Bill Bernbach is the most quoted, most respected, and most beloved advertising man in history. The Jewish kid from Brooklyn changed the score on Madison Avenue, and we continue to thank him for that.
Bernbach graduated from NYU in 1933. After working in the creative department at Grey—where he met Ned Doyle—he formed Doyle Dane Bernbach in 1949.
Bernbach is credited with inventing and promoting the copywriter-art director team…a huge step forward for the agency business. He respected the creative process and demanded that others respect it too. His focus on the creative team and the process of making ads led to many outstanding outcomes.
Bernbach also hired the most talented (and overlooked) people of his day: Phyllis Robinson was copy chief, Helmut Krone, and George Lois were art directors. These Ad Legends invented the modern craft of advertising and no story of the early days at DDB is complete without them.
Bernbach and his team introduced a softer style of advertising, one where the art of persuasion made all the difference. DDB left room for the reader in their ads. It wasn’t all spelled out, and that triggered something positive in people. It also allowed DDB to grow from half a million in billings at its inception to a global powerhouse worth several billion dollars.
DDB’s Big Car Account
In 1951, when DDB won the Volkswagen account, car ads like most ads were busy trying to convince people. Bernbach went another way with VW. Like Leo Burnett, he understood that the answer to the ad riddle is found inside the product or service. Like Rosser Reeves, Bernbach knew he needed a Unique Selling Proposition. Unlike anyone else, Bernbach was bold without being obnoxious, smart without being pretentious, and honest.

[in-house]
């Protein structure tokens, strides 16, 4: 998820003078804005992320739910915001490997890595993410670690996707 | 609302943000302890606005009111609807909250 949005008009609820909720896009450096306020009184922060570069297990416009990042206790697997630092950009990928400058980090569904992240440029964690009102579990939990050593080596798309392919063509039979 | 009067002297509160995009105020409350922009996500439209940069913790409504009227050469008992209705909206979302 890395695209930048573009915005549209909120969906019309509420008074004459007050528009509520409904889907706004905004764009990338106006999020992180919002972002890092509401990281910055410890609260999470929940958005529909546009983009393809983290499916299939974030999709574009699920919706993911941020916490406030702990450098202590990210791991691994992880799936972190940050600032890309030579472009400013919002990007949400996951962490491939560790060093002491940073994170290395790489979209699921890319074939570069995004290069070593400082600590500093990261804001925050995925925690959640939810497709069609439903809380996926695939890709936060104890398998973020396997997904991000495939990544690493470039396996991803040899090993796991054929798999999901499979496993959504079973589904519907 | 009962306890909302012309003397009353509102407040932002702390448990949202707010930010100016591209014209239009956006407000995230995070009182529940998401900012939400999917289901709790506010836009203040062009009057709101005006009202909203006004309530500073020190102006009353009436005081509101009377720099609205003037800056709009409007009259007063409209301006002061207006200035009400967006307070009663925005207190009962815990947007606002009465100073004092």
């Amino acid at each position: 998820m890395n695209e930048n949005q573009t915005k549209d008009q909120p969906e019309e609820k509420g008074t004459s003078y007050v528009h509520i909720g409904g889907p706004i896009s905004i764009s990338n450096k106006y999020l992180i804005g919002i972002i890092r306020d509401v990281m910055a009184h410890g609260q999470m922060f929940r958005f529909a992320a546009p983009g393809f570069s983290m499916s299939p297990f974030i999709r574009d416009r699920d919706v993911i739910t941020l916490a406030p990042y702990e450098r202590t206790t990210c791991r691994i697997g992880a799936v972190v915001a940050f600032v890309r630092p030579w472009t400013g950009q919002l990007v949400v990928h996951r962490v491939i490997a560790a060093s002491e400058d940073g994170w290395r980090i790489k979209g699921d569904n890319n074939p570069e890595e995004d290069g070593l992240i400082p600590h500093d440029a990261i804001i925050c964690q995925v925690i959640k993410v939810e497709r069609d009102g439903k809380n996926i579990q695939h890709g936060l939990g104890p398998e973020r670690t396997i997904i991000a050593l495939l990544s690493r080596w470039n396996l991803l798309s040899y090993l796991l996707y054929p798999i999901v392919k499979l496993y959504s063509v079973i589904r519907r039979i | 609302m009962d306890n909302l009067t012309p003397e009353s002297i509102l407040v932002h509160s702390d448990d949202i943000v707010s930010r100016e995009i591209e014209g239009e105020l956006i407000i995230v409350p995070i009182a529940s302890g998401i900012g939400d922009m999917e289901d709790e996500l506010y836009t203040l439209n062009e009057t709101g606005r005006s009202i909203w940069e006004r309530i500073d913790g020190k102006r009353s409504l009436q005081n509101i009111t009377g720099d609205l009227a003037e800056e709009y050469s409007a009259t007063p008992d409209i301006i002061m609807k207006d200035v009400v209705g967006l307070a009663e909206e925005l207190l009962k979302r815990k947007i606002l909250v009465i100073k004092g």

This VW ad is a long way from Theodore McManus and his over-wrought ads for Cadillac. This is modernism. As in modern architecture, now we have artistic restraint. What’s not said is as critical as what is said.
Today we recognize “Lemon” and its partner “Think Small” as some of the best ads ever made.
A Case Study in Brand Positioning
DDB found a point of difference for Avis and deftly positioned the company as a harder-working version of Hertz. Harder working and a lot more fun.
I also love the detail in this copy. The ad doesn’t need the bit about finding a pastrami sandwich while traveling, but it’s a much better ad because it’s in there. It’s a better ad because it recognizes human wants and needs.
Bernbach warned against over-reliance on research. He told an audience of advertising executives, “It’s intuition and artistry, not science, that develops effective advertising.”
DDB Helped Elect the President in 1964
This ad for Johnson for President is far from the soft sell of Avis or VW. It shows DDB’s range and also their courage.
Advertising is powerful. American presidents are powerful. Here they come together in one of the most impactful ads of all time. An ad that helped LBJ win the White House in ’64.
Bill Bernbach’s Legacy
Building on David Ogilvy’s belief that the customer isn’t a moron, Bernbach left room for the customer in the ad, room for people to piece it together and figure it out. He advanced a more artful form of advertising. It was not art for art’s sake, because that’s not advertising.
Phyllis Robinson said, “I don’t think Bill set out to make a revolution of or a fortune. The whole idea was creative freedom. His ambitions were only large in terms of room to breathe.”